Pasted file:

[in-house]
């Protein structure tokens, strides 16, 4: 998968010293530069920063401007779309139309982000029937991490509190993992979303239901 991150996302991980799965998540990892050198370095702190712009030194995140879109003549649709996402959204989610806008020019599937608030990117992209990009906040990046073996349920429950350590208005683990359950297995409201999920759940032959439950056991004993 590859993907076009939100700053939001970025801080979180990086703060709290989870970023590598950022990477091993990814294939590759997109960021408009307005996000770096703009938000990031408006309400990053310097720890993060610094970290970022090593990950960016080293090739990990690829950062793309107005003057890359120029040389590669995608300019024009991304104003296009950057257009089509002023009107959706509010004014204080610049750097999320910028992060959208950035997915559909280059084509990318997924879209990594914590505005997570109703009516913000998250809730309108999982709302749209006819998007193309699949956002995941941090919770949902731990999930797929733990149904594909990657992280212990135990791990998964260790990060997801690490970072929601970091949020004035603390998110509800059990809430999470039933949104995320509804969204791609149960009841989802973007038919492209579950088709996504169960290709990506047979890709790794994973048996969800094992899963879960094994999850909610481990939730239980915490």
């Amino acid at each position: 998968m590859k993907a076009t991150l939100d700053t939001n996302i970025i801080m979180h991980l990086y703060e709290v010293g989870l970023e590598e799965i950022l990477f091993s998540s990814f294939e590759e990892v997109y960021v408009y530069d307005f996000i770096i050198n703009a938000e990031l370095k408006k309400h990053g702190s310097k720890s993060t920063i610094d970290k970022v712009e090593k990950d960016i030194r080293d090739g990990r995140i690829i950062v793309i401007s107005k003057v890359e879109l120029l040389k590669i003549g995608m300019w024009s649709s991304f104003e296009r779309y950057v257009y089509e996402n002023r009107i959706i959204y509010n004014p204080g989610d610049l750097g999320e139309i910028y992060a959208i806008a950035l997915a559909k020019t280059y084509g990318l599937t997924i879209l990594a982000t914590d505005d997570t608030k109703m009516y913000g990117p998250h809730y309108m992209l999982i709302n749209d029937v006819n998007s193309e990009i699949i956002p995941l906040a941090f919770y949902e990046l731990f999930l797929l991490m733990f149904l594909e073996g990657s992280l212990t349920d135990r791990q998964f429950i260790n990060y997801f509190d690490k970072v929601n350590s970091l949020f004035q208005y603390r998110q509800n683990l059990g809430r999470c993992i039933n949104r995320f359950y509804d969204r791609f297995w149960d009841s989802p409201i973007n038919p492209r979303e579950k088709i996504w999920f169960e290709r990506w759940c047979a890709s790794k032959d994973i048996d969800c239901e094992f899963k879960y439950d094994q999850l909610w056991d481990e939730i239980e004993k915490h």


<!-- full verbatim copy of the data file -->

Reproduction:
[in-house]
């Protein structure tokens, strides 16, 4: 998968010293530069920063401007779309139309982000029937991490509190993992979303239901 991150996302991980799965998540990892050198370095702190712009030194995140879109003549649709996402959204989610806008020019599937608030990117992209990009906040990046073996349920429950350590208005683990359950297995409201999920759940032959439950056991004993 590859993907076009939100700053939001970025801080979180990086703060709290989870970023590598950022990477091993990814294939590759997109960021408009307005996000770096703009938000990031408006309400990053310097720890993060610094970290970022090593990950960016080293090739990990690829950062793309107005003057890359120029040389590669995608300019024009991304104003296009950057257009089509002023009107959706509010004014204080610049750097999320910028992060959208950035997915559909280059084509990318997924879209990594914590505005997570109703009516913000998250809730309108999982709302749209006819998007193309699949956002995941941090919770949902731990999930797929733990149904594909990657992280212990135990791990998964260790990060997801690490970072929601970091949020004035603390998110509800059990809430999470039933949104995320509804969204791609149960009841989802973007038919492209579950088709996504169960290709990506047979890709790794994973048996969800094992899963879960094994999850909610481990939730239980915490």
């Amino acid at each position: 998968m590859k993907a076009t991150l939100d700053t939001n996302i970025i801080m979180h991980l990086y703060e709290v010293g989870l970023e590598e799965i950022l990477f091993s998540s990814f294939e590759e990892v997109y960021v408009y530069d307005f996000i770096i050198n703009a938000e990031l370095k408006k309400h990053g702190s310097k720890s993060t920063i610094d970290k970022v712009e090593k990950d960016i030194r080293d090739g990990r995140i690829i950062v793309i401007s107005k003057v890359e879109l120029l040389k590669i003549g995608m300019w024009s649709s991304f104003e296009r779309y950057v257009y089509e996402n002023r009107i959706i959204y509010n004014p204080g989610d610049l750097g999320e139309i910028y992060a959208i806008a950035l997915a559909k020019t280059y084509g990318l599937t997924i879209l990594a982000t914590d505005d997570t608030k109703m009516y913000g990117p998250h809730y309108m992209l999982i709302n749209d029937v006819n998007s193309e990009i699949i956002p995941l906040a941090f919770y949902e990046l731990f999930l797929l991490m733990f149904l594909e073996g990657s992280l212990t349920d135990r791990q998964f429950i260790n990060y997801f509190d690490k970072v929601n350590s970091l949020f004035q208005y603390r998110q509800n683990l059990g809430r999470c993992i039933n949104r995320f359950y509804d969204r791609f297995w149960d009841s989802p409201i973007n038919p492209r979303e579950k088709i996504w999920f169960e290709r990506w759940c047979a890709s790794k032959d994973i048996d969800c239901e094992f899963k879960y439950d094994q999850l909610w056991d481990e939730i239980e004993k915490h």